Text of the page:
The soybean varieties you plant wouldn’t be a perfect fit for your neighbor down the road, let alone for a farmer a few states away. The same could be said for some of the work your checkoff does to maximize returns for farmers. That’s why half of your soy checkoff funds are invested in work in your state. The strength and impact of the national soy checkoff is grounded in work and support from the farmer-led organizations that direct work at the state level: Qualified State Soybean Boards.
State and regional research, promotion and education efforts are tailored to the unique needs and opportunities farmers in the area face. Below are just a few examples of state soybean boards making your checkoff dollars work harder and smarter.
Minnesota Is Stepping Up
Long-standing partnerships between your soy checkoff and American companies like Goodyear® can lead to big steps for soy. One of those is an innovative tread now used in Skechers® shoes that uses soybean oil to increase their traction while lowering their carbon footprint. From farm to front line, the Minnesota Soybean Research & Promotion Council is highlighting this environmentally friendly investment by donating Skechers shoes to folks who are on their feet all day serving their communities: front line health care workers.
“As we continue to deal with the evolving pandemic, it is important for everyone to understand the sacrifices health care workers make to keep us all safe and healthy,” says Minnesota farmer and MSR&PC chair Joe Serbus, whose wife has been in health care for more than 40 years. “The ‘Stepping Up’ campaign is accomplishing our goal of recognizing and thanking health care workers while also publicizing an environmental friendly and value-added soybean product — Skechers shoes.”
Through the campaign, Minnesota’s 44 county soybean boards are eligible to donate up to 50 pairs of Skechers soy-based GO shoes to local hospitals, clinics, nursing homes and assisted living facilities.
Find Me Driving in Maryland
Every time you use rural roads to move equipment from field to field, you take a risk. And if drivers don’t know how best to share the road with slow-moving vehicles — or if farmers don’t take appropriate precautions — the outcomes can be tragic. In 2020, the U.S. fatality rate per 100 million miles traveled was 1.84 in rural areas compared to 1.08 in urban areas.
The Maryland Soybean Board is taking a proactive stance to raise awareness of farm equipment on Maryland roads while also reminding farmers about best practices they should implement as operators of slow-moving vehicles through their Find Me Driving road safety campaign.
“Saving lives and preventing loss of property are the goals of this campaign, and I commend MSB for their forward-thinking effort,” says Belinda Burrier, a soy checkoff farmer-leader from Union Bridge, Maryland. “Our state is small in land mass but ranks fifth in population density. That increases the chances Maryland motorists will encounter farm vehicles and other slow-moving equipment on public roads. I firmly believe this campaign will increase driver awareness of farm equipment on rural roads and contribute to the ongoing safety of all Maryland farmers, of which I’m proud to be one!”
Through national checkoff connections, 13 state soybean boards have participated in the program, sharing safety resources from the Find Me Driving campaign in their own states.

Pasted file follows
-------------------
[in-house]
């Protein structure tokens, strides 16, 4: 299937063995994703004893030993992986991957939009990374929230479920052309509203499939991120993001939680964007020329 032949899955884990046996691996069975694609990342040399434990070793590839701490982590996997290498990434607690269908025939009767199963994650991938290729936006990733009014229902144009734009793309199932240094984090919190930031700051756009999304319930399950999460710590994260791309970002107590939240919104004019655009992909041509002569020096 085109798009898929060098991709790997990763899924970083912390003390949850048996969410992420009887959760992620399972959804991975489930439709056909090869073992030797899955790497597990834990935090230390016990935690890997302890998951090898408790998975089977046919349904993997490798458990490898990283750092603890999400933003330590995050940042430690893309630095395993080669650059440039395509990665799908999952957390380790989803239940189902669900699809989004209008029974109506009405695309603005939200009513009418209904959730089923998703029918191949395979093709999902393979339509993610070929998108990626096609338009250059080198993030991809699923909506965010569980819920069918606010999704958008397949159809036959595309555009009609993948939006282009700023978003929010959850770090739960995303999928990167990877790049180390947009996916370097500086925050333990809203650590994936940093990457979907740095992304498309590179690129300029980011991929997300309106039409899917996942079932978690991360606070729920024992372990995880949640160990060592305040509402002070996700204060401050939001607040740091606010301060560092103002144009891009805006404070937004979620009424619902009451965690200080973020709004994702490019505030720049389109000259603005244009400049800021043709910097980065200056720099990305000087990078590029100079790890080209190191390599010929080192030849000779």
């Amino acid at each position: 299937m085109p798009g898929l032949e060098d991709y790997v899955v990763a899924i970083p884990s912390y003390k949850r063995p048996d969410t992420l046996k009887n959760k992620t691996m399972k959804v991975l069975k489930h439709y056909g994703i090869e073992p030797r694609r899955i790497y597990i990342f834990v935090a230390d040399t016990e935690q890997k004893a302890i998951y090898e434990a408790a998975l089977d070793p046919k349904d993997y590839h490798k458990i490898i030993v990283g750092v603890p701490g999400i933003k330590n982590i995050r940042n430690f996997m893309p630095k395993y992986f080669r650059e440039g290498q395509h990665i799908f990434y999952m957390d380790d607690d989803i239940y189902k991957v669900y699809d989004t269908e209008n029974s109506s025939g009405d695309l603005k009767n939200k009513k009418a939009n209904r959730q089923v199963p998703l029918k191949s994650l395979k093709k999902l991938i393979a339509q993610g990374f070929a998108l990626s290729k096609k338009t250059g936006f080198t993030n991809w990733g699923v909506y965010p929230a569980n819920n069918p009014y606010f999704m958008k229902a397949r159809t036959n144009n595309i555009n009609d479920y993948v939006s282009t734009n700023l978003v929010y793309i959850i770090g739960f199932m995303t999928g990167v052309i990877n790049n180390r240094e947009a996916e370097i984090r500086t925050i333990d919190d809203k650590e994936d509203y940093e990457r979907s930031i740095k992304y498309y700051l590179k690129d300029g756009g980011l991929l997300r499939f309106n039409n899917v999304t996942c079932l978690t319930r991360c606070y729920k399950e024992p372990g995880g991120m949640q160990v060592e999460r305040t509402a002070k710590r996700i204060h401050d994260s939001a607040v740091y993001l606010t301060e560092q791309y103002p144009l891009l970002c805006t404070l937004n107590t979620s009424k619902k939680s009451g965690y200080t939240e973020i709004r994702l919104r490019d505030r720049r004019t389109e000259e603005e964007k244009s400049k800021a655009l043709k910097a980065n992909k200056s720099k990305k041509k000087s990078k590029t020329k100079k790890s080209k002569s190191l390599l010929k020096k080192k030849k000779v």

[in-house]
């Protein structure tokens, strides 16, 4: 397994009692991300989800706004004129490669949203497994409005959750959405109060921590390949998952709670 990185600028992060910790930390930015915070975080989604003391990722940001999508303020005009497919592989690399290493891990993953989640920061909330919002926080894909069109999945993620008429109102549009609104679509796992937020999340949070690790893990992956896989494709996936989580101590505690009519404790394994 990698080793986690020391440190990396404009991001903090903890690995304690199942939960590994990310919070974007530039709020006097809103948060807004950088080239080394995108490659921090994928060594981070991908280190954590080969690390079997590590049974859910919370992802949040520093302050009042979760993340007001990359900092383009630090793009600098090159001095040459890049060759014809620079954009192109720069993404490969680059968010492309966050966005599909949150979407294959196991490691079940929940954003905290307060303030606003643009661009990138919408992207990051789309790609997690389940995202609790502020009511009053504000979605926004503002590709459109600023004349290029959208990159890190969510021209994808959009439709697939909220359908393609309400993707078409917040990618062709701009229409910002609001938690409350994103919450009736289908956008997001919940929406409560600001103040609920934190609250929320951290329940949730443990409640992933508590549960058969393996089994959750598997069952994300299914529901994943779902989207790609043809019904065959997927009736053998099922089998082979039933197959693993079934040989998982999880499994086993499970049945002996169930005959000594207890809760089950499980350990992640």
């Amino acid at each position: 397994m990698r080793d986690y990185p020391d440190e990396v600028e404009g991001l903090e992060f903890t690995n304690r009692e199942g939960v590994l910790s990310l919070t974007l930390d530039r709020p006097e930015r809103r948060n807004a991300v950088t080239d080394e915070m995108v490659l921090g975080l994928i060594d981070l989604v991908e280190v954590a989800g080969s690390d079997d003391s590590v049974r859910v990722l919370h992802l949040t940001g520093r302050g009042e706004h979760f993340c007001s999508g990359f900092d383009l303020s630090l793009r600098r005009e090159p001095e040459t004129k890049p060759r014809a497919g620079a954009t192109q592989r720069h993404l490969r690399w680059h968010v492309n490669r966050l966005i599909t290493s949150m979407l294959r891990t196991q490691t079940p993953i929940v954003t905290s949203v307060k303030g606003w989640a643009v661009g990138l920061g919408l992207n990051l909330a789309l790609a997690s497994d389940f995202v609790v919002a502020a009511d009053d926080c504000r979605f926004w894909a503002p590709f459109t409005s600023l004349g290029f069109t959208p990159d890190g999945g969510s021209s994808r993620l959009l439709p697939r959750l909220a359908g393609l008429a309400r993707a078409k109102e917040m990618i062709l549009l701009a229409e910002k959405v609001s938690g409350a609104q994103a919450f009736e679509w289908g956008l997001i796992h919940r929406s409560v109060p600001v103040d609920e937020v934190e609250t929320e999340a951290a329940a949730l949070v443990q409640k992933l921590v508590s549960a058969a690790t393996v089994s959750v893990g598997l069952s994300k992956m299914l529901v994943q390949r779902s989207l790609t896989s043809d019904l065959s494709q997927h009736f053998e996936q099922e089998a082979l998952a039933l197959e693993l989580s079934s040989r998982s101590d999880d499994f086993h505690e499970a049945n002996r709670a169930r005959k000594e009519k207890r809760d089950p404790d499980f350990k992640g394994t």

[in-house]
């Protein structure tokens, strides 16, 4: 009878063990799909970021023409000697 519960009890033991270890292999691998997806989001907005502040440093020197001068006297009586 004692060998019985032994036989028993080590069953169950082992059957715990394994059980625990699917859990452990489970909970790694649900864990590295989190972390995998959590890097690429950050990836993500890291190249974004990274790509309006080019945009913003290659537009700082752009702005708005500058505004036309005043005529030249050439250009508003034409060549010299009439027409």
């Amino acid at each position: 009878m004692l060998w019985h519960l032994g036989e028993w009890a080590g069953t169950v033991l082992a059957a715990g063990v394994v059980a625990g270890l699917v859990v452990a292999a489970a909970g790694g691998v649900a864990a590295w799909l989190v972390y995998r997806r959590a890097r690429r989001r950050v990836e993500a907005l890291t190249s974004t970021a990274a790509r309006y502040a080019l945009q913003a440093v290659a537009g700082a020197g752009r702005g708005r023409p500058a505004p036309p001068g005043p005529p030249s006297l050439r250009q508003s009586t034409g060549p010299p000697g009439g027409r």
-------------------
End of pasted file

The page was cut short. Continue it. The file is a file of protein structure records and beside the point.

The Life of a Missouri Soybean
The Missouri Soybean Merchandising Council’s Center for Soy Innovation in Jefferson City takes visitors on an educational journey highlighting how soybeans touch their lives every day in seemingly endless ways.
The center connects the latest soybean innovations and technologies with farmers, industry partners and local communities. Hundreds of elementary school groups visit each year to increase their understanding and appreciation of soy. A recent addition to the center’s lobby wall is a huge mural illustrating a soybean’s growth stages, life cycle and many uses.
Similar to a children’s board game, the mural’s soybean characters, Simon and Soymantha, bring the crop to life and narrate the journey of the miracle bean from farm to fork and everything in between.
“The Center for Soy Innovation is impressive, and the addition of this mural not only complements the Center’s many exhibits but prepares visitors for an educational experience,” says Missouri Soybean Merchandising Council chair, Aaron Porter. “The Center is constructed with many soy-based building materials, proving the many ways our farmer-directed soy checkoff builds demand for U.S. soybeans. This mural extends and strengthens the soy checkoff’s reputation to our communities.”
Bringing Soybeans to Louisiana’s Roadsides
After the invention of the automobile in the turn of the 20th century, the number of roadside billboards soared. Today, they remain a popular way to deliver messaging to millions of motorists across the U.S.
This summer, the Louisiana Soybean and Grain Research and Promotion Board is capitalizing on the high visibility of billboards with important soy checkoff messaging for farmers and the millions of motorists driving across the Bayou State.
“We wanted to create messages around pressing issues in agriculture our soybean farmers are facing through programs also supported by the national soy checkoff,” says Charles Cannatella, LSGRPB chairman and national soy checkoff farmer-leader. “From general topics like road safety and sustainability to projects directly impacting Louisiana and beyond like river dredging and biofuels, we’re showing farmers and consumers the impact of soybeans for our state.”
If your summer road trip happens to pass through Baton Rouge, Shreveport or New Orleans, you will likely see one of the 40 billboards relaying the important work being done by Louisiana’s soybean farmers.